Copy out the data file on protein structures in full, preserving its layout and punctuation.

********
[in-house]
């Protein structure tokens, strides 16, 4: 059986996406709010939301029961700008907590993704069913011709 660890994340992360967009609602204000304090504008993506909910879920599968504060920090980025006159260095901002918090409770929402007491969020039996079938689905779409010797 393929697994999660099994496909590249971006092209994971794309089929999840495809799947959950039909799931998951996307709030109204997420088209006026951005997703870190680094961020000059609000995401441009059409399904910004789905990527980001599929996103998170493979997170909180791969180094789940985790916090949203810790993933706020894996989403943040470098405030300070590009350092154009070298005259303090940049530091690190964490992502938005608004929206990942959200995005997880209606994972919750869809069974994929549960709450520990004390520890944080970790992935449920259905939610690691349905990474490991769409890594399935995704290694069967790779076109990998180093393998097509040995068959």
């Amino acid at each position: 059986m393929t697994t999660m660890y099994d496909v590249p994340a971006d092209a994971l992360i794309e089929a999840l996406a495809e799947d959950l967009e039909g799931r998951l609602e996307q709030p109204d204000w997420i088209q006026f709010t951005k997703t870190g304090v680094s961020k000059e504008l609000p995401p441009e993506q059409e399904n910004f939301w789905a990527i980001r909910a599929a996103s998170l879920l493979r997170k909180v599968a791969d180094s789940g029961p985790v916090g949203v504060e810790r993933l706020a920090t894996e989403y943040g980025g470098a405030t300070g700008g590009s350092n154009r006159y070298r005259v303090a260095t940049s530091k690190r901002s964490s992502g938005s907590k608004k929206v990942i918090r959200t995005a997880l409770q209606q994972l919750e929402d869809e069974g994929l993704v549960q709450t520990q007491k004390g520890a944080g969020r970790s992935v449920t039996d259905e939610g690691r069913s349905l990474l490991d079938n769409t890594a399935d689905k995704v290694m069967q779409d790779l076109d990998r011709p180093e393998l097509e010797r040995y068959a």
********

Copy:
[in-house]
């Protein structure tokens, strides 16, 4: 059986996406709010939301029961700008907590993704069913011709 660890994340992360967009609602204000304090504008993506909910879920599968504060920090980025006159260095901002918090409770929402007491969020039996079938689905779409010797 393929697994999660099994496909590249971006092209994971794309089929999840495809799947959950039909799931998951996307709030109204997420088209006026951005997703870190680094961020000059609000995401441009059409399904910004789905990527980001599929996103998170493979997170909180791969180094789940985790916090949203810790993933706020894996989403943040470098405030300070590009350092154009070298005259303090940049530091690190964490992502938005608004929206990942959200995005997880209606994972919750869809069974994929549960709450520990004390520890944080970790992935449920259905939610690691349905990474490991769409890594399935995704290694069967790779076109990998180093393998097509040995068959």
């Amino acid at each position: 059986m393929t697994t999660m660890y099994d496909v590249p994340a971006d092209a994971l992360i794309e089929a999840l996406a495809e799947d959950l967009e039909g799931r998951l609602e996307q709030p109204d204000w997420i088209q006026f709010t951005k997703t870190g304090v680094s961020k000059e504008l609000p995401p441009e993506q059409e399904n910004f939301w789905a990527i980001r909910a599929a996103s998170l879920l493979r997170k909180v599968a791969d180094s789940g029961p985790v916090g949203v504060e810790r993933l706020a920090t894996e989403y943040g980025g470098a405030t300070g700008g590009s350092n154009r006159y070298r005259v303090a260095t940049s530091k690190r901002s964490s992502g938005s907590k608004k929206v990942i918090r959200t995005a997880l409770q209606q994972l919750e929402d869809e069974g994929l993704v549960q709450t520990q007491k004390g520890a944080g969020r970790s992935v449920t039996d259905e939610g690691r069913s349905l990474l490991d079938n769409t890594a399935d689905k995704v290694m069967q779409d790779l076109d990998r011709p180093e393998l097509e010797r040995y068959a």